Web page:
Detroit Lions – The Problem With 3 Contracts

    Out of a cap space of $120 million for the 2013 season, the Detroit Lions already have $50 million, 41.6% of what’s available, to three players: Matthew Stafford, Calvin Johnson and Ndamukong Suh, leaving a lot of questions of how to repair a roster that clearly needs a few additions.

    The Lions finished 2012 the way they’ve been used to over the years: With a terrible 4-12 season, despite making the playoffs in 2011 on a 10-6 record. Matthew Stafford, still on his rookie contract, along with Ndamukong Suh, are remains of the previous rookie scale, that pretty much cripples a team looking to make numerous big signings in free agency.

    The Lions have needs in interior offensive line, secondary, another defensive end. Suh, along with his on-field/off-field behavior problems looks like a perfect candidate for a trade; there are plenty of team who can use an All-Pro (second team in 2012) defensive tackle who can dominate against most offensive line. The problem is getting him to behave, and not kick people in their private areas like he did to Matt Schaub.

    A big problem for the Lions is Calvin Johnson. While most would agree that he just might be the best wide receiver in the NFL, paying him $132 million over 8 years, including $60 million of guaranteed money. While Johnson was worthy of an extension, he did make $64 million through his first six years, something rookies can’t do today. It would have been foolish to give up on Megatron, but he seems to be overpaid.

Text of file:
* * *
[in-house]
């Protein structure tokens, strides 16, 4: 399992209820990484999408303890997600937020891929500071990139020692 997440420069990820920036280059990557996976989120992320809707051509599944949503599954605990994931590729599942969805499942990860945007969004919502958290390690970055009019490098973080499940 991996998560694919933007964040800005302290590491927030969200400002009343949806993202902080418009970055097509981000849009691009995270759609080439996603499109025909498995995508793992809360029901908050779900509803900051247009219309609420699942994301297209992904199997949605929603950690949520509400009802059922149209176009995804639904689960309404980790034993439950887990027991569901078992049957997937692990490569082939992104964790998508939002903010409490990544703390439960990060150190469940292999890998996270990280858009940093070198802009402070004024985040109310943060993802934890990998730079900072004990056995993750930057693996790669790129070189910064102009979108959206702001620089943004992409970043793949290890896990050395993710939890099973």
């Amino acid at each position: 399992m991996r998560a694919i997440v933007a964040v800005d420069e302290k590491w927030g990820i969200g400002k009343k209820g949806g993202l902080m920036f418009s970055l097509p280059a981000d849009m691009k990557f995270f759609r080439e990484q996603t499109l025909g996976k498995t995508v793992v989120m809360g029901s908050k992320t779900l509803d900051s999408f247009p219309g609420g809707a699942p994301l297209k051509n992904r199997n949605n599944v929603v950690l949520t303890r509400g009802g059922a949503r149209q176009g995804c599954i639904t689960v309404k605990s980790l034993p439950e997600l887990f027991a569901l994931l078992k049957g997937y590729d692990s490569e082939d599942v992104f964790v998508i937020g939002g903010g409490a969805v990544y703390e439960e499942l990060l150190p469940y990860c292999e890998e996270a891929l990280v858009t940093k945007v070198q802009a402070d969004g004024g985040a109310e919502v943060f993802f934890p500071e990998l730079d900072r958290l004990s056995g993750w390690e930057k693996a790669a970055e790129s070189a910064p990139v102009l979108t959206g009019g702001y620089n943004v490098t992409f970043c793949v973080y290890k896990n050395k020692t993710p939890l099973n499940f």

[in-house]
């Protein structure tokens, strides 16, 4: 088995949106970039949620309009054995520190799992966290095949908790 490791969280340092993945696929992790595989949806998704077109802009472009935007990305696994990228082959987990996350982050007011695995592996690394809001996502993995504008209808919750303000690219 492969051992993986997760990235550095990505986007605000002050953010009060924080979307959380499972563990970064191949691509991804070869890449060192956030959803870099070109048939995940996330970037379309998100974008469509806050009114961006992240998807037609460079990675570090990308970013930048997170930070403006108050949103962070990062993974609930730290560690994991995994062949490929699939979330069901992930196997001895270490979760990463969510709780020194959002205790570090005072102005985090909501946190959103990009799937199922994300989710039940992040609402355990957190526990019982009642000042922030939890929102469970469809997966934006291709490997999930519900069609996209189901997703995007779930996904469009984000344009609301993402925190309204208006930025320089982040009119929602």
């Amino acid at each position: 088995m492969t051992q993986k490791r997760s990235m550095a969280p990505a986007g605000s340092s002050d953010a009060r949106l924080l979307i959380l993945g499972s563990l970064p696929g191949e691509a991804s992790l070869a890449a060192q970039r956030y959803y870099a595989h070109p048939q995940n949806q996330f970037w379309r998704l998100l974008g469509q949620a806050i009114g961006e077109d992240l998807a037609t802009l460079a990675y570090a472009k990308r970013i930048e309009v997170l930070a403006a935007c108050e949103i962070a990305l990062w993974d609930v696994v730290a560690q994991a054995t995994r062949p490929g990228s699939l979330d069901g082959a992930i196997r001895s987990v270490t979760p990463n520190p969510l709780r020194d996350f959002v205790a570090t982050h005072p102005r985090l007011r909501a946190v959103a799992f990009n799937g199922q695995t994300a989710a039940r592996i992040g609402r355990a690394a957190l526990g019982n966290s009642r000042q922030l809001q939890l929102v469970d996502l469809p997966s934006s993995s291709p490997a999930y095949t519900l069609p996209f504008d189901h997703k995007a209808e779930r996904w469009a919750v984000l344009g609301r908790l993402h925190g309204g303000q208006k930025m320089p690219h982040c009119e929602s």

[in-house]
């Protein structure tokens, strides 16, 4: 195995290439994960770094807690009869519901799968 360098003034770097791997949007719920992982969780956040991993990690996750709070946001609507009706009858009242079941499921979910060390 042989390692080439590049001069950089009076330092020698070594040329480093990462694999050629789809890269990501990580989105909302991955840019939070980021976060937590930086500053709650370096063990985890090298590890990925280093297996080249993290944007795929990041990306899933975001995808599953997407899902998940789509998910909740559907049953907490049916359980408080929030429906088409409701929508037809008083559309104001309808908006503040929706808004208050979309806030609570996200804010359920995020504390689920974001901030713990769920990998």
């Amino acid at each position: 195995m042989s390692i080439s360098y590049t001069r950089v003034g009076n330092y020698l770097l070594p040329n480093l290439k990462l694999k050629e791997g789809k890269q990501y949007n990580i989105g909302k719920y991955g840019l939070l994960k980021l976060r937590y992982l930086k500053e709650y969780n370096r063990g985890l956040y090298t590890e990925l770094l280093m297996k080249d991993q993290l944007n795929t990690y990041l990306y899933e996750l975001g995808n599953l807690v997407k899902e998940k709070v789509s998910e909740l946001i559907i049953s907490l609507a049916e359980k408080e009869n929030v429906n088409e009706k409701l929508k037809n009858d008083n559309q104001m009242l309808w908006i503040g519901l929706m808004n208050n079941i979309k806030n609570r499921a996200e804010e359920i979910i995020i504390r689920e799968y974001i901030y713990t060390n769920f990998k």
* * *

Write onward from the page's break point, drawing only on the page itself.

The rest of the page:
But that just falls into what you think a building philosophy for an NFL team should be. When most would agree that wide receivers should never be paid that kind of money, it’s easy to see where the problem is for the Lions. The quarterback is probably the only position on the field that should be making $15-20 million a season. Overpaying offensive lineman and defensive players seems like a better idea than throwing a lot of money at a wide receiver, who will be good if he has a good quarterback.

    From looking like a very promising team, the Lions look like they’re in trouble again. They’re not 4-12 bad, but in a very tough division (NFC North), breaking up this trio by keeping Stafford and sending away either Johnson and especially Suh seems like the only reasonable way creating a lot of cap space in order to get free agents capable of having an immediate impact in areas of need.

    The Lions don’t want to enter a rebuilding era again, which seemed to last over a decade last time. Getting better at secondary looks like the first thing on the to-do list. It’s hard to see that happening without working out a new contract with Stafford or Suh.

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